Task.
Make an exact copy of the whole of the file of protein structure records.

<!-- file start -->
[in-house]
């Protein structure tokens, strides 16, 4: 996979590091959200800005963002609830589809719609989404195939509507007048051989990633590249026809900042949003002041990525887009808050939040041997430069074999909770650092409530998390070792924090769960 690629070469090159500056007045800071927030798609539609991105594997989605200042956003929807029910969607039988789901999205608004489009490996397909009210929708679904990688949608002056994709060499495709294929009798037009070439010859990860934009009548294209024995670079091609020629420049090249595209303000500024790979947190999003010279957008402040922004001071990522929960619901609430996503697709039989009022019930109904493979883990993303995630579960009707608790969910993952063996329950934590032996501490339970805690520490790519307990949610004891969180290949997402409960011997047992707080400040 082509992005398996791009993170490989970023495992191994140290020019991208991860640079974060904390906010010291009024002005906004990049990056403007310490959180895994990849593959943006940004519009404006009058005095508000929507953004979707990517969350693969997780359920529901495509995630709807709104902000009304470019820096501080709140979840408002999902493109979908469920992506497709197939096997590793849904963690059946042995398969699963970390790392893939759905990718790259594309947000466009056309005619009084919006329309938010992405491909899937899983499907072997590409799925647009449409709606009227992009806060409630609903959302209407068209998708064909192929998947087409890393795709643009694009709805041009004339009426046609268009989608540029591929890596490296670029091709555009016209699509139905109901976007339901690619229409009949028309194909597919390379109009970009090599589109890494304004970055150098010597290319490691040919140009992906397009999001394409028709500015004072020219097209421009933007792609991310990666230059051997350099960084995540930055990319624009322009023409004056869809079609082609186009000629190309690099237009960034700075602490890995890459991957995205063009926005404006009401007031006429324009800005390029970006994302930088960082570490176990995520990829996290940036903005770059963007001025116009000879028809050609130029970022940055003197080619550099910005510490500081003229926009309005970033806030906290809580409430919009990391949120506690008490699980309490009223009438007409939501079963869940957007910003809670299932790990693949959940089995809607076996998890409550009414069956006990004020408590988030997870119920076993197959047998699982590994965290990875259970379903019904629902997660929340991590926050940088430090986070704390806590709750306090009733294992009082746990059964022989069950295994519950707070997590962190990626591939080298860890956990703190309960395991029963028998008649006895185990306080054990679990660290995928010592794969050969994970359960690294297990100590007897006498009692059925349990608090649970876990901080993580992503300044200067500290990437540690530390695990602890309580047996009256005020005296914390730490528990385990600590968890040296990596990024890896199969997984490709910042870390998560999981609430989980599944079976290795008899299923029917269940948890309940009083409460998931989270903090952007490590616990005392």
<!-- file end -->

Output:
[in-house]
């Protein structure tokens, strides 16, 4: 996979590091959200800005963002609830589809719609989404195939509507007048051989990633590249026809900042949003002041990525887009808050939040041997430069074999909770650092409530998390070792924090769960 690629070469090159500056007045800071927030798609539609991105594997989605200042956003929807029910969607039988789901999205608004489009490996397909009210929708679904990688949608002056994709060499495709294929009798037009070439010859990860934009009548294209024995670079091609020629420049090249595209303000500024790979947190999003010279957008402040922004001071990522929960619901609430996503697709039989009022019930109904493979883990993303995630579960009707608790969910993952063996329950934590032996501490339970805690520490790519307990949610004891969180290949997402409960011997047992707080400040 082509992005398996791009993170490989970023495992191994140290020019991208991860640079974060904390906010010291009024002005906004990049990056403007310490959180895994990849593959943006940004519009404006009058005095508000929507953004979707990517969350693969997780359920529901495509995630709807709104902000009304470019820096501080709140979840408002999902493109979908469920992506497709197939096997590793849904963690059946042995398969699963970390790392893939759905990718790259594309947000466009056309005619009084919006329309938010992405491909899937899983499907072997590409799925647009449409709606009227992009806060409630609903959302209407068209998708064909192929998947087409890393795709643009694009709805041009004339009426046609268009989608540029591929890596490296670029091709555009016209699509139905109901976007339901690619229409009949028309194909597919390379109009970009090599589109890494304004970055150098010597290319490691040919140009992906397009999001394409028709500015004072020219097209421009933007792609991310990666230059051997350099960084995540930055990319624009322009023409004056869809079609082609186009000629190309690099237009960034700075602490890995890459991957995205063009926005404006009401007031006429324009800005390029970006994302930088960082570490176990995520990829996290940036903005770059963007001025116009000879028809050609130029970022940055003197080619550099910005510490500081003229926009309005970033806030906290809580409430919009990391949120506690008490699980309490009223009438007409939501079963869940957007910003809670299932790990693949959940089995809607076996998890409550009414069956006990004020408590988030997870119920076993197959047998699982590994965290990875259970379903019904629902997660929340991590926050940088430090986070704390806590709750306090009733294992009082746990059964022989069950295994519950707070997590962190990626591939080298860890956990703190309960395991029963028998008649006895185990306080054990679990660290995928010592794969050969994970359960690294297990100590007897006498009692059925349990608090649970876990901080993580992503300044200067500290990437540690530390695990602890309580047996009256005020005296914390730490528990385990600590968890040296990596990024890896199969997984490709910042870390998560999981609430989980599944079976290795008899299923029917269940948890309940009083409460998931989270903090952007490590616990005392």